- When considering the size of the urn, you’ll notice that urns are made in several different sizes which can accommodate varying amounts of cremated remains. Generally, the cremated remains from an individual that weighed 180 pounds will require an urn that is approximately 200 cubic inches or more. The size of the urn chosen is a matter of personal preference. If you choose an urn that is larger than the amount of cremated remains because you like how it looks, that is perfectly fine. If you choose one that is smaller, you can put the balance of the cremated remains into keepsake urns and share them with family members or special friends if you wish.
Can you guide me in making my cremation urn or keepsake special and unique to my loved one?
The personalization of your cremation urn or keepsake will truly make it as unique as your relationship was with your loved one. From an inscription on an urn or jewelry piece, to the special verse on a headstone or bronze plaque, your sentimental words will create a true reflection of the love that you have for them. Hearing other friends and family member's stories is certainly a wonderful way to reflect and pay tribute to your loved one and get everyone involved in honoring their life. Consider thinking about your loved one’s entire life, more than just their name or their date of birth and death date. Reflect on thoughts of your loved one and what about them makes you smile. Maybe it's a nickname, or a saying that they were notorious for saying, such as "Life is Short; Break the Rules.” It may also be a photo or a piece of artwork that represents something your loved one enjoyed. Each urn or keepsake is uniquely different and personalization options change with each style. Be creative and have fun with the design. If your creative mind dreams it, don’t be shy in asking if it can be customized!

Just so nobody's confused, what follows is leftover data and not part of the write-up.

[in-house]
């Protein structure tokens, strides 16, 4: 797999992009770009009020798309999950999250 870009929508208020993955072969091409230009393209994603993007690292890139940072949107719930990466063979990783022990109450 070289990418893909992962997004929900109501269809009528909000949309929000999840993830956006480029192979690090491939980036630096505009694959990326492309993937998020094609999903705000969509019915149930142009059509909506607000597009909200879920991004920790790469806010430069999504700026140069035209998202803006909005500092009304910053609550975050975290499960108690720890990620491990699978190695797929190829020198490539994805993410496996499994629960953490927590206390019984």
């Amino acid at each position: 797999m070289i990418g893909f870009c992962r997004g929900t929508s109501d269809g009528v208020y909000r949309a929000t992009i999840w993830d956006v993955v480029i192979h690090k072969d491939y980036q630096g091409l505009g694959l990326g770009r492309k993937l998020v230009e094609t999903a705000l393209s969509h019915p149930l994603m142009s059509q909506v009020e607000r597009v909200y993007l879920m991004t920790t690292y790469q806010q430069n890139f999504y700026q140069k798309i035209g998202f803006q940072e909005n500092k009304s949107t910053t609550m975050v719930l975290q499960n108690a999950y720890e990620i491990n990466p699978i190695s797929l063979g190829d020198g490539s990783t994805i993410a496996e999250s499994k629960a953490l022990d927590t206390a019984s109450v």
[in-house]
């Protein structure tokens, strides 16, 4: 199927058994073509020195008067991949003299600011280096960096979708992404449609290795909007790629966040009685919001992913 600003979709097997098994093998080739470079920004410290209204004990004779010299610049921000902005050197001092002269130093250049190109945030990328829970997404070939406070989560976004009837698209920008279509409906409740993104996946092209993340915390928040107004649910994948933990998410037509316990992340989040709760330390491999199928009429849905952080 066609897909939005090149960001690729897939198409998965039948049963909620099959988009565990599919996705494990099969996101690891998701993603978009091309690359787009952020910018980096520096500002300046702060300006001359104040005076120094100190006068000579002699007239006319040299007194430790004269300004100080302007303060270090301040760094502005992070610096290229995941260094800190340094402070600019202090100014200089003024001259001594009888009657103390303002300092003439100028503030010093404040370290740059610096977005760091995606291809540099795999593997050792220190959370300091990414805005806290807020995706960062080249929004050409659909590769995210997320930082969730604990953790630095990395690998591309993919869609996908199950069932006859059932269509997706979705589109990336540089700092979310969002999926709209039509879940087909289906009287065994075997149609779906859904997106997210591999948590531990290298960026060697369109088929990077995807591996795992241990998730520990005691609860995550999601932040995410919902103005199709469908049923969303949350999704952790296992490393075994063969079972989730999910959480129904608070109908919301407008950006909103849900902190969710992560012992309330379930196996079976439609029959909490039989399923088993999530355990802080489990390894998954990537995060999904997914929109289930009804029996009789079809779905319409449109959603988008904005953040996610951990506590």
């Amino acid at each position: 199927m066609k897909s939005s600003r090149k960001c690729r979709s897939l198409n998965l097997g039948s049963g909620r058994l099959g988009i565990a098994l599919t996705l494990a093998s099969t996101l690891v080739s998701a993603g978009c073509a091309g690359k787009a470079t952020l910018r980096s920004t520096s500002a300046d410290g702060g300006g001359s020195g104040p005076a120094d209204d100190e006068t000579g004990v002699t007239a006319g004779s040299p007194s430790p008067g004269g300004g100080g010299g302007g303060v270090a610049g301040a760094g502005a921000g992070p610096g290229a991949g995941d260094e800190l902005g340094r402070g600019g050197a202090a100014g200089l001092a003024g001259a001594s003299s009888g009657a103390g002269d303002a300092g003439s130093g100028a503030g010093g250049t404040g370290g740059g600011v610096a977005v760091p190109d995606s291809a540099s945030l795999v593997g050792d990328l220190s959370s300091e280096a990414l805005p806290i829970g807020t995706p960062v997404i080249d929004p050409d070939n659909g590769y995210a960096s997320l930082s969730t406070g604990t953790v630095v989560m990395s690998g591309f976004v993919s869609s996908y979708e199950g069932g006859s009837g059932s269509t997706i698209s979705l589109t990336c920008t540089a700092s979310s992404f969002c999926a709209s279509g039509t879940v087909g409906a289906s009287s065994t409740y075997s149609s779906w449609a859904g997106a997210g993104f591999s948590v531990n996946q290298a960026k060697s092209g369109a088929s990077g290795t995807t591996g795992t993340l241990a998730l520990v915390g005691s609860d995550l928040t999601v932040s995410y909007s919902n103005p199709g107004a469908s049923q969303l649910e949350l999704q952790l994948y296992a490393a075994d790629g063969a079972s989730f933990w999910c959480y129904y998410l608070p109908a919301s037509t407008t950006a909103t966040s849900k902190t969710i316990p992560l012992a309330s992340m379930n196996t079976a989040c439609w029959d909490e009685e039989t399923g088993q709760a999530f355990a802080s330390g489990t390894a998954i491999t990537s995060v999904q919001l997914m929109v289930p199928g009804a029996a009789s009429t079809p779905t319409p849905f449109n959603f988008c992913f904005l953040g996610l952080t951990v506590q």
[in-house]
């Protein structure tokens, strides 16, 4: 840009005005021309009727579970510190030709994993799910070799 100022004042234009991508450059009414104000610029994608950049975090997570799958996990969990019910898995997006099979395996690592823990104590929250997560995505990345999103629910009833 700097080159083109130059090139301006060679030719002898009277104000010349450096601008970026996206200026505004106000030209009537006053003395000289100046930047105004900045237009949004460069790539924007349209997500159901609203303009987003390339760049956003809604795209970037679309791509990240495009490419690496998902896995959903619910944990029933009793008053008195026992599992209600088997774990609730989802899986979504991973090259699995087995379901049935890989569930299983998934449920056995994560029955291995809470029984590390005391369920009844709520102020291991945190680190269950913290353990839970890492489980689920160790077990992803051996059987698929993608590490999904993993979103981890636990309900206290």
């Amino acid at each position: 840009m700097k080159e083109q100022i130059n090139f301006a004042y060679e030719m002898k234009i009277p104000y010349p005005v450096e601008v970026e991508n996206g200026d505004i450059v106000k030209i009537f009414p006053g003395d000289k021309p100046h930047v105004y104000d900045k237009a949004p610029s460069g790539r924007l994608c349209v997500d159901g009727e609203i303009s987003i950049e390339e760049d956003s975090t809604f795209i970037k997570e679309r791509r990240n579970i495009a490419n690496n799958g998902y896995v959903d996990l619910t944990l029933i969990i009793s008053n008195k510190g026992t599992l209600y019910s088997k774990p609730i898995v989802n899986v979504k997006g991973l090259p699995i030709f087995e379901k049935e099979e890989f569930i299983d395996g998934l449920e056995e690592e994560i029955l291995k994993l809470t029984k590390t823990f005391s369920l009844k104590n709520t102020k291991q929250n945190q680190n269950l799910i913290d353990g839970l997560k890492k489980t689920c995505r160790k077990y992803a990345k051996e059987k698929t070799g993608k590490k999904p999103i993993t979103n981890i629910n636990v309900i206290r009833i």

As a member of the Armed Forces, are there any funeral or burial benefits available for my loved one?
There may be benefits available for
- Veterans and Members of the Armed Forces (Army, Navy, Air Force, Marine Corps, Coast Guard)
- Members of Reserve Components and Reserve Officers’ Training Corps.
- Commissioned Officers, National Oceanic and Atmospheric Administration.
- Public Health Service.
- World War II Merchant Mariners.
- The Philippine Armed Forces.
- Spouses and Dependents.
- Others (such other persons or classes of persons as designated by the Secretary of Veterans Affairs)
Talk with your funeral director about military honors for your loved one and/or visit this website for more information: http://www.cem.va.gov/